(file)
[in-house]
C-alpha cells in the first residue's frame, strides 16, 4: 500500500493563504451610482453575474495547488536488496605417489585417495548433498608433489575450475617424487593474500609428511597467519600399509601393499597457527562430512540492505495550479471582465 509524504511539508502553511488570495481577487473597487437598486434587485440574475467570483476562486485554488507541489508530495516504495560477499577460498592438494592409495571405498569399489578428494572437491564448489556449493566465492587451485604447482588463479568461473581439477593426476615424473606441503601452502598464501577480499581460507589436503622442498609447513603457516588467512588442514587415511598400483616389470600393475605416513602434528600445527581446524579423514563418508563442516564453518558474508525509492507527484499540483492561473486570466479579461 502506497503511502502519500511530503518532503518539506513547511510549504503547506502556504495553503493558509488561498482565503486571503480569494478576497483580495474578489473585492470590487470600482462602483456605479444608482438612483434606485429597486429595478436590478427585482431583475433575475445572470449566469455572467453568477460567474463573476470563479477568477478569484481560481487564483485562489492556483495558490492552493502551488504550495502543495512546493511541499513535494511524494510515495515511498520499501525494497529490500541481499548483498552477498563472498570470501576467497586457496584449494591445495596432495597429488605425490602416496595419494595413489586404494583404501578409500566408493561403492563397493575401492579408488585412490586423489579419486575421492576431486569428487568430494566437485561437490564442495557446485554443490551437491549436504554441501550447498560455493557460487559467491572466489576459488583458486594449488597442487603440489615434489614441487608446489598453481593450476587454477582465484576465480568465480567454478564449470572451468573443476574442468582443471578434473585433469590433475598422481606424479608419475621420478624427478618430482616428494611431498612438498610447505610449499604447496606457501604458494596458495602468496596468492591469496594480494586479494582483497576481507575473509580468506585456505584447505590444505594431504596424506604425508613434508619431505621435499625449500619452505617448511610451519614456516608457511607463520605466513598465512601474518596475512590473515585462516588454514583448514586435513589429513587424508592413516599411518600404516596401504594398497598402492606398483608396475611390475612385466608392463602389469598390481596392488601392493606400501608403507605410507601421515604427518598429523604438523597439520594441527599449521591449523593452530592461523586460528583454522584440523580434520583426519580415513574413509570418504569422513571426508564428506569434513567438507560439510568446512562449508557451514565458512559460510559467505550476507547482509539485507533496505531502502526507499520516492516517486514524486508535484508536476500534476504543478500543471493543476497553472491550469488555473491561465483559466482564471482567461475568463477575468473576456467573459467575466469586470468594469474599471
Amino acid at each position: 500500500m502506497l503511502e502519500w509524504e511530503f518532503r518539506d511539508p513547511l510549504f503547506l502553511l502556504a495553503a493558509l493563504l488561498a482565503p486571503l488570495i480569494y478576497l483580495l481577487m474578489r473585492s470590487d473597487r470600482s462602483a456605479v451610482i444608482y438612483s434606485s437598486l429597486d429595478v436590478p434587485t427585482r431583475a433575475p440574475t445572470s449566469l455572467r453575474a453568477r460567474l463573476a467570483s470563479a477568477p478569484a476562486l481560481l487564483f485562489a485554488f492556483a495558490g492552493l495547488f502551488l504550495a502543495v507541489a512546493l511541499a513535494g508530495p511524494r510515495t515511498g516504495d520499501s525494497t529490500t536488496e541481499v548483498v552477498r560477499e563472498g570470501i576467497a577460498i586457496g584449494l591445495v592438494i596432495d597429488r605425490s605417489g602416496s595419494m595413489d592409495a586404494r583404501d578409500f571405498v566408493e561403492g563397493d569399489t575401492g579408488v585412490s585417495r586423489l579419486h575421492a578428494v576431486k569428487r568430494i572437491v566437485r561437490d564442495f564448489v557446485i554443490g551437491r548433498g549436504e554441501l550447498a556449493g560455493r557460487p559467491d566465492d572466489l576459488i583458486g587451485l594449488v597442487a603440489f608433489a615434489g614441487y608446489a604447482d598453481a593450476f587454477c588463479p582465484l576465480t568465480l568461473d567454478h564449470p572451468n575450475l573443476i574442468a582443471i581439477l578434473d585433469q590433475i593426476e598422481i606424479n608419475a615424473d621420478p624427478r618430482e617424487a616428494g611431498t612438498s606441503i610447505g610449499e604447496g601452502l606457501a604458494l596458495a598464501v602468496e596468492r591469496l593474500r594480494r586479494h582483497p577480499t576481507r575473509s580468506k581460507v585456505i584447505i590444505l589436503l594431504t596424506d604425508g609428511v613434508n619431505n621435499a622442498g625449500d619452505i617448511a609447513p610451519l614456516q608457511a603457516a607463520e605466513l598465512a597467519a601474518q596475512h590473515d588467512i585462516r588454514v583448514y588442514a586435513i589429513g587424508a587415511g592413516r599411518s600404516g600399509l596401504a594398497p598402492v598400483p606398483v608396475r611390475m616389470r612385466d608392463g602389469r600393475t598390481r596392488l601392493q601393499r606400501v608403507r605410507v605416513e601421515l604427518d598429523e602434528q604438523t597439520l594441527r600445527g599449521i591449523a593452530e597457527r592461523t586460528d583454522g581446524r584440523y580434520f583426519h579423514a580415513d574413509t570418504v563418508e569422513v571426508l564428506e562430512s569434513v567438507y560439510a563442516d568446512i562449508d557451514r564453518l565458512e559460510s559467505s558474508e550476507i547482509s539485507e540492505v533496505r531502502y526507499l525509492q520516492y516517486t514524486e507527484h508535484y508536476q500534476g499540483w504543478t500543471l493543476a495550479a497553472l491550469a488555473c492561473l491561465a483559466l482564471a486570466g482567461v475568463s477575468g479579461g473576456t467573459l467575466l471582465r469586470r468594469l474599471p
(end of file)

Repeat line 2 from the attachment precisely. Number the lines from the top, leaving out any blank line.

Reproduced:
C-alpha cells in the first residue's frame, strides 16, 4: 500500500493563504451610482453575474495547488536488496605417489585417495548433498608433489575450475617424487593474500609428511597467519600399509601393499597457527562430512540492505495550479471582465 509524504511539508502553511488570495481577487473597487437598486434587485440574475467570483476562486485554488507541489508530495516504495560477499577460498592438494592409495571405498569399489578428494572437491564448489556449493566465492587451485604447482588463479568461473581439477593426476615424473606441503601452502598464501577480499581460507589436503622442498609447513603457516588467512588442514587415511598400483616389470600393475605416513602434528600445527581446524579423514563418508563442516564453518558474508525509492507527484499540483492561473486570466479579461 502506497503511502502519500511530503518532503518539506513547511510549504503547506502556504495553503493558509488561498482565503486571503480569494478576497483580495474578489473585492470590487470600482462602483456605479444608482438612483434606485429597486429595478436590478427585482431583475433575475445572470449566469455572467453568477460567474463573476470563479477568477478569484481560481487564483485562489492556483495558490492552493502551488504550495502543495512546493511541499513535494511524494510515495515511498520499501525494497529490500541481499548483498552477498563472498570470501576467497586457496584449494591445495596432495597429488605425490602416496595419494595413489586404494583404501578409500566408493561403492563397493575401492579408488585412490586423489579419486575421492576431486569428487568430494566437485561437490564442495557446485554443490551437491549436504554441501550447498560455493557460487559467491572466489576459488583458486594449488597442487603440489615434489614441487608446489598453481593450476587454477582465484576465480568465480567454478564449470572451468573443476574442468582443471578434473585433469590433475598422481606424479608419475621420478624427478618430482616428494611431498612438498610447505610449499604447496606457501604458494596458495602468496596468492591469496594480494586479494582483497576481507575473509580468506585456505584447505590444505594431504596424506604425508613434508619431505621435499625449500619452505617448511610451519614456516608457511607463520605466513598465512601474518596475512590473515585462516588454514583448514586435513589429513587424508592413516599411518600404516596401504594398497598402492606398483608396475611390475612385466608392463602389469598390481596392488601392493606400501608403507605410507601421515604427518598429523604438523597439520594441527599449521591449523593452530592461523586460528583454522584440523580434520583426519580415513574413509570418504569422513571426508564428506569434513567438507560439510568446512562449508557451514565458512559460510559467505550476507547482509539485507533496505531502502526507499520516492516517486514524486508535484508536476500534476504543478500543471493543476497553472491550469488555473491561465483559466482564471482567461475568463477575468473576456467573459467575466469586470468594469474599471